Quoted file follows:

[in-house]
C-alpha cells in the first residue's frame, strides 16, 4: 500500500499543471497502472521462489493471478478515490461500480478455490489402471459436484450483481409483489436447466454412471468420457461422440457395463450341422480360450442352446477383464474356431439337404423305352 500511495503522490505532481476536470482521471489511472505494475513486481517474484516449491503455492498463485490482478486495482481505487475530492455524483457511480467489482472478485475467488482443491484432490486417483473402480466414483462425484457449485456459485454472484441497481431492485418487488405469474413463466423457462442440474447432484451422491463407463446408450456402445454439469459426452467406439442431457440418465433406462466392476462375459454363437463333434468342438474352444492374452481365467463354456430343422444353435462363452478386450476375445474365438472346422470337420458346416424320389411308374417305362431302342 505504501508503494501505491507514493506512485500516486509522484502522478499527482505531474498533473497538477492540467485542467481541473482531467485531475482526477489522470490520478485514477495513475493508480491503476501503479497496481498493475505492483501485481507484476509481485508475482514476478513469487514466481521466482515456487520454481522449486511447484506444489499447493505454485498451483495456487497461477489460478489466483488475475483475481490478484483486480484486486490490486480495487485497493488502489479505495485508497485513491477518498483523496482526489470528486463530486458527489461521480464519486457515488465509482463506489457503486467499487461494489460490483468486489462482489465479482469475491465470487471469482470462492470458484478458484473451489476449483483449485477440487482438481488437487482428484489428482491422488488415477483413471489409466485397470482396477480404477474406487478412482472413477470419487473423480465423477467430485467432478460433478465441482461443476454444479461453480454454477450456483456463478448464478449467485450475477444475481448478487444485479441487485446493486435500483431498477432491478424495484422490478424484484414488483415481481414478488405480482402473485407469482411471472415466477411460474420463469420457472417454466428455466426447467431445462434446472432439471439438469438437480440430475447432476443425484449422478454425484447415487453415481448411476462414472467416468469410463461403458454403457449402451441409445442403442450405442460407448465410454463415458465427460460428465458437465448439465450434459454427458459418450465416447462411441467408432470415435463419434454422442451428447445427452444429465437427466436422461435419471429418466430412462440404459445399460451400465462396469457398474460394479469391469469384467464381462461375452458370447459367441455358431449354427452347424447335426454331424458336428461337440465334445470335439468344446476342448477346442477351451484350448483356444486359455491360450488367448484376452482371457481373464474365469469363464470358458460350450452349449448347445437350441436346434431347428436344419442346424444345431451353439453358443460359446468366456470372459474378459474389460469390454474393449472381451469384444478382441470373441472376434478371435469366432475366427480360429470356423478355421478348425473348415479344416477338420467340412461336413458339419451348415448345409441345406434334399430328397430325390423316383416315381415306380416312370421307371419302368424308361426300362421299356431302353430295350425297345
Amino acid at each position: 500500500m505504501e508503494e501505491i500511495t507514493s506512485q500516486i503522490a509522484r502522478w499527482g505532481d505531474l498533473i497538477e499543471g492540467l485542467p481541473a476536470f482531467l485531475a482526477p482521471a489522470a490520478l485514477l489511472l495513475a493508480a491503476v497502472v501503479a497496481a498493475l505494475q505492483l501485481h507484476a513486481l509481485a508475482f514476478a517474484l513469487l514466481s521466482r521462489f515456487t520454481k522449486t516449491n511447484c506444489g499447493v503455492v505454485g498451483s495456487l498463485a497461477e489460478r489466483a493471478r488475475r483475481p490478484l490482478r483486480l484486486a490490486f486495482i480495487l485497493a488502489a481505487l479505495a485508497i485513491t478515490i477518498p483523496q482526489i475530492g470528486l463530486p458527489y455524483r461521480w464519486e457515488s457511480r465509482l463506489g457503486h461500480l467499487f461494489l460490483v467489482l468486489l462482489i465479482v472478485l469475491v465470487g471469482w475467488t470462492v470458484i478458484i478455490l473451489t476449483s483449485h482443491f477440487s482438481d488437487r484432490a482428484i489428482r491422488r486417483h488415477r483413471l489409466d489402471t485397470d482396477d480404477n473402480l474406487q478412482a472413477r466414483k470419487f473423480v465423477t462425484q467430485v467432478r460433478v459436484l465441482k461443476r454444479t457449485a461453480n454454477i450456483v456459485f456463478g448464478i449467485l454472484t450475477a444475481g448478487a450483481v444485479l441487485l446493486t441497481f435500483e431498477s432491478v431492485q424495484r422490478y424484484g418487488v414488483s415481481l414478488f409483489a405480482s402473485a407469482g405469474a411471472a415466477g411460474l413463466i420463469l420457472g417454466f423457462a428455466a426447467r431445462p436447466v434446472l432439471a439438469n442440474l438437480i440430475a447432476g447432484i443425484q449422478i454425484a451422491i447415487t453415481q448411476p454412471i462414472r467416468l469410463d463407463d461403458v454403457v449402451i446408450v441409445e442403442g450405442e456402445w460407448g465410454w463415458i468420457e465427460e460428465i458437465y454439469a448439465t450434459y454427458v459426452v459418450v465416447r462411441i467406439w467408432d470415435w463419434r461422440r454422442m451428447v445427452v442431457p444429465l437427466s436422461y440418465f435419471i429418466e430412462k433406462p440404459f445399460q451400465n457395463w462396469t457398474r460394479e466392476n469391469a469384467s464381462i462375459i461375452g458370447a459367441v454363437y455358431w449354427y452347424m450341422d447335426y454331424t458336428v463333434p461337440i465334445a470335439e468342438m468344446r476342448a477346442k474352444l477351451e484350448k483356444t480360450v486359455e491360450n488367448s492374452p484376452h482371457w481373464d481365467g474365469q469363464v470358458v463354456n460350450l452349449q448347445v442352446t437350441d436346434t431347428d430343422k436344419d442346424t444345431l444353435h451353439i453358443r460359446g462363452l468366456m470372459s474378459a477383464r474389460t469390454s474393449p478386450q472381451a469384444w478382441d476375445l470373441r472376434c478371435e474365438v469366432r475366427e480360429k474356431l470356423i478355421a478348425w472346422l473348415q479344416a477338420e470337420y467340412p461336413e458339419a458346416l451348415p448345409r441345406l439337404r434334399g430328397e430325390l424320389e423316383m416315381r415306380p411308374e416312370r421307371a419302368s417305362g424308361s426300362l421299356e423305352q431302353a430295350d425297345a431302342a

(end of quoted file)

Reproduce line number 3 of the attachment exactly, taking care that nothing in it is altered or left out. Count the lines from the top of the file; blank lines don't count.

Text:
Amino acid at each position: 500500500m505504501e508503494e501505491i500511495t507514493s506512485q500516486i503522490a509522484r502522478w499527482g505532481d505531474l498533473i497538477e499543471g492540467l485542467p481541473a476536470f482531467l485531475a482526477p482521471a489522470a490520478l485514477l489511472l495513475a493508480a491503476v497502472v501503479a497496481a498493475l505494475q505492483l501485481h507484476a513486481l509481485a508475482f514476478a517474484l513469487l514466481s521466482r521462489f515456487t520454481k522449486t516449491n511447484c506444489g499447493v503455492v505454485g498451483s495456487l498463485a497461477e489460478r489466483a493471478r488475475r483475481p490478484l490482478r483486480l484486486a490490486f486495482i480495487l485497493a488502489a481505487l479505495a485508497i485513491t478515490i477518498p483523496q482526489i475530492g470528486l463530486p458527489y455524483r461521480w464519486e457515488s457511480r465509482l463506489g457503486h461500480l467499487f461494489l460490483v467489482l468486489l462482489i465479482v472478485l469475491v465470487g471469482w475467488t470462492v470458484i478458484i478455490l473451489t476449483s483449485h482443491f477440487s482438481d488437487r484432490a482428484i489428482r491422488r486417483h488415477r483413471l489409466d489402471t485397470d482396477d480404477n473402480l474406487q478412482a472413477r466414483k470419487f473423480v465423477t462425484q467430485v467432478r460433478v459436484l465441482k461443476r454444479t457449485a461453480n454454477i450456483v456459485f456463478g448464478i449467485l454472484t450475477a444475481g448478487a450483481v444485479l441487485l446493486t441497481f435500483e431498477s432491478v431492485q424495484r422490478y424484484g418487488v414488483s415481481l414478488f409483489a405480482s402473485a407469482g405469474a411471472a415466477g411460474l413463466i420463469l420457472g417454466f423457462a428455466a426447467r431445462p436447466v434446472l432439471a439438469n442440474l438437480i440430475a447432476g447432484i443425484q449422478i454425484a451422491i447415487t453415481q448411476p454412471i462414472r467416468l469410463d463407463d461403458v454403457v449402451i446408450v441409445e442403442g450405442e456402445w460407448g465410454w463415458i468420457e465427460e460428465i458437465y454439469a448439465t450434459y454427458v459426452v459418450v465416447r462411441i467406439w467408432d470415435w463419434r461422440r454422442m451428447v445427452v442431457p444429465l437427466s436422461y440418465f435419471i429418466e430412462k433406462p440404459f445399460q451400465n457395463w462396469t457398474r460394479e466392476n469391469a469384467s464381462i462375459i461375452g458370447a459367441v454363437y455358431w449354427y452347424m450341422d447335426y454331424t458336428v463333434p461337440i465334445a470335439e468342438m468344446r476342448a477346442k474352444l477351451e484350448k483356444t480360450v486359455e491360450n488367448s492374452p484376452h482371457w481373464d481365467g474365469q469363464v470358458v463354456n460350450l452349449q448347445v442352446t437350441d436346434t431347428d430343422k436344419d442346424t444345431l444353435h451353439i453358443r460359446g462363452l468366456m470372459s474378459a477383464r474389460t469390454s474393449p478386450q472381451a469384444w478382441d476375445l470373441r472376434c478371435e474365438v469366432r475366427e480360429k474356431l470356423i478355421a478348425w472346422l473348415q479344416a477338420e470337420y467340412p461336413e458339419a458346416l451348415p448345409r441345406l439337404r434334399g430328397e430325390l424320389e423316383m416315381r415306380p411308374e416312370r421307371a419302368s417305362g424308361s426300362l421299356e423305352q431302353a430295350d425297345a431302342a